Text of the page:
Another member of Boston’s troubled Zoning Board of Appeal has resigned, news that came hours after Mayor Martin J. Walsh issued an executive order barring city employees from participating in marijuana companies that are seeking local approval from his administration.
The order — which also applies to immediate family members of municipal workers and officials, and promises sanctions against cannabis firms that include city employees — apparently prompted zoning board member Bruce Bickerstaff to step down. Walsh officials told the Globe Bickerstaff was in the process of finalizing his resignation letter.
Bickerstaff co-owns Silver Therapeutics, which is seeking city permits for a pot shop in Roslindale. City officials said there was no evidence he had acted inappropriately.
Walsh officials also noted they had not reappointed former state representative Marie St. Fleur to the board; she is the chief operating officer of marijuana firm Union Twist, which is applying for permission to open a retail outlet in Allston.
Bickerstaff did not immediately return a request for comment. During their tenures, he and St. Fleur had recused themselves from voting on zoning variances sought by marijuana firms.
“I am committed to ensuring this new industry is fair, transparent, and equitable,” Walsh said in a statement. “My administration works closely with businesses and applicants to make sure they get the support they need, and neighborhoods have a voice in the process.”
A number of zoning board members are deeply involved in commercial development, and routinely recuse themselves from voting on projects with which they are involved. In contrast, only a small handful of cannabis firms have ever appeared before the zoning board, making up a tiny proportion of the hundreds of votes its members take each year on proposals ranging from housing complexes to roof decks.
Nonetheless, Walsh officials said, the order was necessary to “remove potential conflicts of interest that may arise as the city continues its work to develop and implement the growing cannabis industry.”
Walsh vociferously opposed marijuana legalization in 2016, but has said his administration will not obstruct implementation of the voter-approved law.
Bickerstaff’s resignation comes at a difficult time for the zoning board, which is made up of unpaid mayoral appointees and holds great sway over the look and feel of Boston’s neighborhoods.
The board is at the center of the bribery scandal that has roiled City Hall in recent weeks, since former city staffer John Lynch admitted to taking a $50,000 bribe from a developer to influence a 2017 board vote on a condo project in South Boston.
Walsh has tapped former federal prosecutor Brian Kelly to investigate the incident and — though he has been charged with no wrongdoing — Dorchester real estate agent Craig Galvin resigned his zoning board post Sunday night. Walsh has also hired law firm Sullivan & Worcester to review the ZBA and how it functions.
Galvin’s departure, coupled with the slow pace of City Council confirmation of three new members, has left the board short-handed. At Tuesday’s meeting, only five members attended, the minimum needed to vote to approve a project, which led numerous developers to request a delay until they could go before a full seven-member board. One who came that day was Bickerstaff. His absence could further slow the board’s work; Walsh officials did not say whether a replacement had been chosen.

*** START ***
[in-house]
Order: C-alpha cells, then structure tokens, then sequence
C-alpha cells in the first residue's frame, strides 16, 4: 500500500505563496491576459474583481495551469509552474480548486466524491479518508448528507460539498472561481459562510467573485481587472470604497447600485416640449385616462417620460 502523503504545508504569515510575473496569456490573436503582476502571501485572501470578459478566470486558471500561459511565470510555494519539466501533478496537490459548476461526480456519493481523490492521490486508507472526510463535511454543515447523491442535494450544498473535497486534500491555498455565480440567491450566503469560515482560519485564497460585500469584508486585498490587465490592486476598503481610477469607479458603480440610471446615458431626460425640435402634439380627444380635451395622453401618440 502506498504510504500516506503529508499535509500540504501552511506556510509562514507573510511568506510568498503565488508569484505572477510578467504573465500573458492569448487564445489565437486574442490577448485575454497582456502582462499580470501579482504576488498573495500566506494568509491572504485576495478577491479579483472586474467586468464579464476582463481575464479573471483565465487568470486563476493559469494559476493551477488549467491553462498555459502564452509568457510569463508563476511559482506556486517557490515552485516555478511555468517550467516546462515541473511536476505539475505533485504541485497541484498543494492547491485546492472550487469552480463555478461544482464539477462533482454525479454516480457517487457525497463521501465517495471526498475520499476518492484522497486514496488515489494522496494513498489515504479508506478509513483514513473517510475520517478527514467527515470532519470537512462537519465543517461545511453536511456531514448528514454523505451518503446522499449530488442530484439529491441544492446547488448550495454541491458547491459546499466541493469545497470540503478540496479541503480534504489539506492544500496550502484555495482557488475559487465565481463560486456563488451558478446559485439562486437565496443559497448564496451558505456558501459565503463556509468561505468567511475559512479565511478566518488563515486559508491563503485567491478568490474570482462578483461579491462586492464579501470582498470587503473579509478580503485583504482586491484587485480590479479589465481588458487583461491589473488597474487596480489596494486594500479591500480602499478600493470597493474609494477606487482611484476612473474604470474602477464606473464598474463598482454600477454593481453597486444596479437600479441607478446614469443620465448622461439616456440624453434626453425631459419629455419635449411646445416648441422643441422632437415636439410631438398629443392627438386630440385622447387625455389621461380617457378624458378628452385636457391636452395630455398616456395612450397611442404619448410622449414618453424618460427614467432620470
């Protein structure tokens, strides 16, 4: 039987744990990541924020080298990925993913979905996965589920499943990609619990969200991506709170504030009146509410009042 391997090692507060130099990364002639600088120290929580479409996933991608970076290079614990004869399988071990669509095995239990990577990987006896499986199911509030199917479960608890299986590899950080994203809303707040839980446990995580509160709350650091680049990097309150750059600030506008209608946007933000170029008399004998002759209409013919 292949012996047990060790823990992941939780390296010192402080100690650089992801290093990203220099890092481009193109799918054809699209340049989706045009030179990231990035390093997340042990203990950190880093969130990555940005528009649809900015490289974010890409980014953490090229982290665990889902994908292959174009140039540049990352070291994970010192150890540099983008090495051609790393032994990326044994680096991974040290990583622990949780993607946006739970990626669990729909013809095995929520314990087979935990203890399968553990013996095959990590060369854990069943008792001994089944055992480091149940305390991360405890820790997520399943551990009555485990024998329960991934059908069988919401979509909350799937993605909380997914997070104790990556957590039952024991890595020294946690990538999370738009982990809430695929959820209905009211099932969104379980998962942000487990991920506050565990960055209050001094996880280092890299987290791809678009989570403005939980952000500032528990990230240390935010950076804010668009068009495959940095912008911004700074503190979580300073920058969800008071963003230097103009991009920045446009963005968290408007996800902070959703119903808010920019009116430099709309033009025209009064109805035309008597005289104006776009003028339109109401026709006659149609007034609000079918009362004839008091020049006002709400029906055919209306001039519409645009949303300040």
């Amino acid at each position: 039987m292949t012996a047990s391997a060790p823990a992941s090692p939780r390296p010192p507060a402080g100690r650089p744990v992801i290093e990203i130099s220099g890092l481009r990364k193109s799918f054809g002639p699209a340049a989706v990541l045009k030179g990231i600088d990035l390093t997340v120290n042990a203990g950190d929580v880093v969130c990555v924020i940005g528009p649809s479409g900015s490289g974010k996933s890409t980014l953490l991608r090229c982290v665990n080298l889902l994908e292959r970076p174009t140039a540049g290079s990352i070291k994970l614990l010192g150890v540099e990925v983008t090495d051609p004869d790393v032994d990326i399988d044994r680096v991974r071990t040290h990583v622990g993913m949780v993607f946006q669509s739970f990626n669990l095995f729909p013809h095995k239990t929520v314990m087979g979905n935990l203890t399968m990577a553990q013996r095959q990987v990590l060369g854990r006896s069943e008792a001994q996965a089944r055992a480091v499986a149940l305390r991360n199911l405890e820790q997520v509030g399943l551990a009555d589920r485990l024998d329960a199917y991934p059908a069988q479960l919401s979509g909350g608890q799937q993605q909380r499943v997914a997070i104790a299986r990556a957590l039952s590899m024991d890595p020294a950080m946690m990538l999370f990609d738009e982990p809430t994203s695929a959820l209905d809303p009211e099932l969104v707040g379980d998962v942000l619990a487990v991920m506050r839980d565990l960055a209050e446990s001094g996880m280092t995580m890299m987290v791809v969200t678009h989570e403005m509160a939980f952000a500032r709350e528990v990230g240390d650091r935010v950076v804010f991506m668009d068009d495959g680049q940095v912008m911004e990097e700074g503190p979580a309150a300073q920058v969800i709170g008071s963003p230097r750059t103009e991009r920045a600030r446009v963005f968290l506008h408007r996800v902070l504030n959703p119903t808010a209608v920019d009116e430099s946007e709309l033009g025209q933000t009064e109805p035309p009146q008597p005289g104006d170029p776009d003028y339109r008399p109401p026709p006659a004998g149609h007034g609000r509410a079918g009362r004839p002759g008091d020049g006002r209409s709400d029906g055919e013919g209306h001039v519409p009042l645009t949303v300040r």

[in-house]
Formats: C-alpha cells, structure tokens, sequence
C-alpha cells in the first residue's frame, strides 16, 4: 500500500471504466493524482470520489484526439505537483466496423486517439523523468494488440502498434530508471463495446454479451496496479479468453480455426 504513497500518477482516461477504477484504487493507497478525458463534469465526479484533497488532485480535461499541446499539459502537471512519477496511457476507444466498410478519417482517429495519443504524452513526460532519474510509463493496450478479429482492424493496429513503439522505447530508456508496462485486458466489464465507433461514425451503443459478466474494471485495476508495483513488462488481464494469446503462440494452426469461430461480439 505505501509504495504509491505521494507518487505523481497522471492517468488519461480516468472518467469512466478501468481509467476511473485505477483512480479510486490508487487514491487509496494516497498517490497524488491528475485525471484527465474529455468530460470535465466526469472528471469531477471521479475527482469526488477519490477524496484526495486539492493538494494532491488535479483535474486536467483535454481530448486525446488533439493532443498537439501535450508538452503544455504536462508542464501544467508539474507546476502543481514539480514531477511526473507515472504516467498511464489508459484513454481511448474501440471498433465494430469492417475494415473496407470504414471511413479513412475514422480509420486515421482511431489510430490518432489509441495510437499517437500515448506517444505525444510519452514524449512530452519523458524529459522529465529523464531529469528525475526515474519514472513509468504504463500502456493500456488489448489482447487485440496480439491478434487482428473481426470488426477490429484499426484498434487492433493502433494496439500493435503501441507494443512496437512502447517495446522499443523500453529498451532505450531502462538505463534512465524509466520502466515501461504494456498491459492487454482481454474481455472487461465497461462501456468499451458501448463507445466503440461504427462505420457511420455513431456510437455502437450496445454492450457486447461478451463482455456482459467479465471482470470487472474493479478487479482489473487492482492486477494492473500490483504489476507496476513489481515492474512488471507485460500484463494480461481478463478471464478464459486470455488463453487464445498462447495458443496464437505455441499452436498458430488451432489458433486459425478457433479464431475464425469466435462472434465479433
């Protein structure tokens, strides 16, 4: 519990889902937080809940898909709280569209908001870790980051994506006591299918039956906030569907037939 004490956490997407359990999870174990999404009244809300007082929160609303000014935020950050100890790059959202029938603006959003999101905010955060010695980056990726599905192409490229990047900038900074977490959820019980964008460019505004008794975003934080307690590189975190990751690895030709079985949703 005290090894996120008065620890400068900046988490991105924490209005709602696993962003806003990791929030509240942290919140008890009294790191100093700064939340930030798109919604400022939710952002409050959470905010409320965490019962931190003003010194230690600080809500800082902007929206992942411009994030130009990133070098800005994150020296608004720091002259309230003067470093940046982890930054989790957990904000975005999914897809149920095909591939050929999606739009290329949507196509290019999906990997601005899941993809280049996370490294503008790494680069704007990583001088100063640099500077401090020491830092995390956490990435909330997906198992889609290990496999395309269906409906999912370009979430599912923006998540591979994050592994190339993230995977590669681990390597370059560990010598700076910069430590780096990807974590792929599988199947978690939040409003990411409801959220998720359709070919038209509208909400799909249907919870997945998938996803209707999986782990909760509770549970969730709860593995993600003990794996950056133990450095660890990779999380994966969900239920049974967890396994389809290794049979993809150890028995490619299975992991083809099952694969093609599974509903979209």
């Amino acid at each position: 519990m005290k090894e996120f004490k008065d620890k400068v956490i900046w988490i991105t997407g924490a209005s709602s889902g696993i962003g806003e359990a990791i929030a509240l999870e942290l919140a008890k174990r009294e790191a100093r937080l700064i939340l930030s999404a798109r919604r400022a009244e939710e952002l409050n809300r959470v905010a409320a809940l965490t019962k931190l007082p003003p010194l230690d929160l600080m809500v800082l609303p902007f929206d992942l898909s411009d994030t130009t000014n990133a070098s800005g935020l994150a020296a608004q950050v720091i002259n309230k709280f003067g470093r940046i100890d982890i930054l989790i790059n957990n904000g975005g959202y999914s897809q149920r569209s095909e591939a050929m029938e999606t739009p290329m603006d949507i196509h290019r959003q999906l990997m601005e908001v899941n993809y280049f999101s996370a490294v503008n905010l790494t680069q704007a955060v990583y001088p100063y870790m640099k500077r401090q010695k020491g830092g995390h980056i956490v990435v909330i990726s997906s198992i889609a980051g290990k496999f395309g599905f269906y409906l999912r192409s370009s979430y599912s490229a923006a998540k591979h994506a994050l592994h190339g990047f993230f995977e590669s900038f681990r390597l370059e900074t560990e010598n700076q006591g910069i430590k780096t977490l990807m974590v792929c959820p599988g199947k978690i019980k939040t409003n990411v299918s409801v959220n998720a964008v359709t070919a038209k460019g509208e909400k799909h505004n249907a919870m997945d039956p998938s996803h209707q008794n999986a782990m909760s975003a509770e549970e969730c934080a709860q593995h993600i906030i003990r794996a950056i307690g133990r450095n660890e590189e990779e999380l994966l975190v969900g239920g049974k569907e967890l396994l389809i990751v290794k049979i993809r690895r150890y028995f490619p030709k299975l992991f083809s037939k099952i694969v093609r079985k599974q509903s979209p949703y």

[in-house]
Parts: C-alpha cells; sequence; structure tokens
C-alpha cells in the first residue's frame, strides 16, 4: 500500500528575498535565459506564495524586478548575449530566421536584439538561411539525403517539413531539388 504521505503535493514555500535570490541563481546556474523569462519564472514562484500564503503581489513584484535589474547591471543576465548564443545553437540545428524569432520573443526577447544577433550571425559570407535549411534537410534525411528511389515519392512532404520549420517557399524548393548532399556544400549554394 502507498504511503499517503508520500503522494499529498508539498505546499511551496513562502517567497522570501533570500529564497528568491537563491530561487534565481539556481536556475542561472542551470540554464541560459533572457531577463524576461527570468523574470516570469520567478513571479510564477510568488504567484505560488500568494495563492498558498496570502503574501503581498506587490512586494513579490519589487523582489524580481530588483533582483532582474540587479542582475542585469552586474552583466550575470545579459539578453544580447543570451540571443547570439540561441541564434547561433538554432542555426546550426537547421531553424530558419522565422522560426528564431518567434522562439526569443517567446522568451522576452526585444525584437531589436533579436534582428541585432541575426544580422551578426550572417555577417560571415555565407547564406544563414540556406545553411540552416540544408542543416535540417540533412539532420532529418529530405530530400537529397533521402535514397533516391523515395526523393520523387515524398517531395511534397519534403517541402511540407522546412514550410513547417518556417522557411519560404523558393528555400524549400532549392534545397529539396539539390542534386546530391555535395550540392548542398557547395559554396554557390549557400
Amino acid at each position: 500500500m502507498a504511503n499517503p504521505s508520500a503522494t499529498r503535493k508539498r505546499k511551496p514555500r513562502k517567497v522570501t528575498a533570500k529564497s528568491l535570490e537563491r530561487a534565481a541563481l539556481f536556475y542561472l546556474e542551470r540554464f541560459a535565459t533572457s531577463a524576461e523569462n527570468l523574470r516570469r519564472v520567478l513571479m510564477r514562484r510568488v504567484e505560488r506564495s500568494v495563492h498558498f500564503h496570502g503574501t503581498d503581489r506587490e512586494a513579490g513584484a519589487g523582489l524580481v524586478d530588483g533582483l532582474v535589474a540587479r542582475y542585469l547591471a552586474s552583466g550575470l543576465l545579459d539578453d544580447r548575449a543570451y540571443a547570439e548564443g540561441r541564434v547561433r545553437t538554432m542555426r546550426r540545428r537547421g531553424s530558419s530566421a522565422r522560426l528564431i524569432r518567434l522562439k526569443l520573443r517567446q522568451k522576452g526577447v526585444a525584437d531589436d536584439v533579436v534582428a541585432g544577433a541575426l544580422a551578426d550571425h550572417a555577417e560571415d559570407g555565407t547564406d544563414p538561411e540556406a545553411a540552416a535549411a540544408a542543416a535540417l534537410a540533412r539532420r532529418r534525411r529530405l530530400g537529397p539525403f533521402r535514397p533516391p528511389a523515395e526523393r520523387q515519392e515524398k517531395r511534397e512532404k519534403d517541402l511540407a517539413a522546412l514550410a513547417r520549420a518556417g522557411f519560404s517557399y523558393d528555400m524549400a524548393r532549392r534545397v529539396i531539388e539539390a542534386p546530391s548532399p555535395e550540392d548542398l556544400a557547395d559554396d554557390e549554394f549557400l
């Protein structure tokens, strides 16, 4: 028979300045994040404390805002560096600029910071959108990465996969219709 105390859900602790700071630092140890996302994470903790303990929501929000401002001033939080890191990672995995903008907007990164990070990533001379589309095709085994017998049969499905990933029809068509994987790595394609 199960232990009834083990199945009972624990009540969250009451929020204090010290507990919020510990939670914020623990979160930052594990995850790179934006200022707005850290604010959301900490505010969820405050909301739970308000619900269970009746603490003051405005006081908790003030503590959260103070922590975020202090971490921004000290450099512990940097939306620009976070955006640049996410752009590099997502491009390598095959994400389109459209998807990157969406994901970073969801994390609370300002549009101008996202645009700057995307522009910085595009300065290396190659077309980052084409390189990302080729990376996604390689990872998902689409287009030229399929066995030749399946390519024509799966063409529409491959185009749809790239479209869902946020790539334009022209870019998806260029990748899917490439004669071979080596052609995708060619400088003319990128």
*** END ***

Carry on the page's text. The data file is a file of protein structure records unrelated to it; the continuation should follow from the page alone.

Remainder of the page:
The zoning board clashed earlier this summer with the City Council over how to interpret a rule establishing a buffer zone between marijuana facilities. Councilors temporarily withheld confirmation of a number of Walsh nominees to the board, prompting zoning board chair Christine Araujo to accuse the council of “posturing” in an unusual public broadside.
Walsh’s order also comes a week after the arrest of Fall River Mayor Jasiel F. Correia II on charges he demanded hundreds of thousands of dollars in bribes from marijuana companies in exchange for local approval.
The scandal prompted widespread calls for the state to overhaul the way municipalities approve marijuana operators, and put an end to systems in which a single mayor or other official has unilateral power over the firms.
In Boston, Walsh appointee Alexis Finneran Tkachuk holds the keys to the city’s marijuana industry, issuing (or denying) coveted “host community agreements” — which are required to win a state cannabis license — from her perch at the so-called Office of Emerging Industries. While marijuana firms are required to hold a public hearing for neighbors, the review process happens behind closed doors and is based on vague criteria.
Complaints that the system is subjective, slow, and opaque prompted City Councilor Kim Janey to propose an ordinance that would wrest the power to approve marijuana firms from Walsh and instead assign it to a newly created, independent board. The measure, which is supported by a majority of the council, would also formalize the Walsh administration’s policy of prioritizing locally-owned firms run by members of communities hit hardest by the war on drugs.
Walsh’s office said the order does not impact former employees of the city, such as former city councilor Tito Jackson , who became the CEO of a cannabis company after losing his 2017 bid for mayor, or Tomas Gonzalez, who left his job in the Office of Neighborhood Services to help launch a new marijuana firm.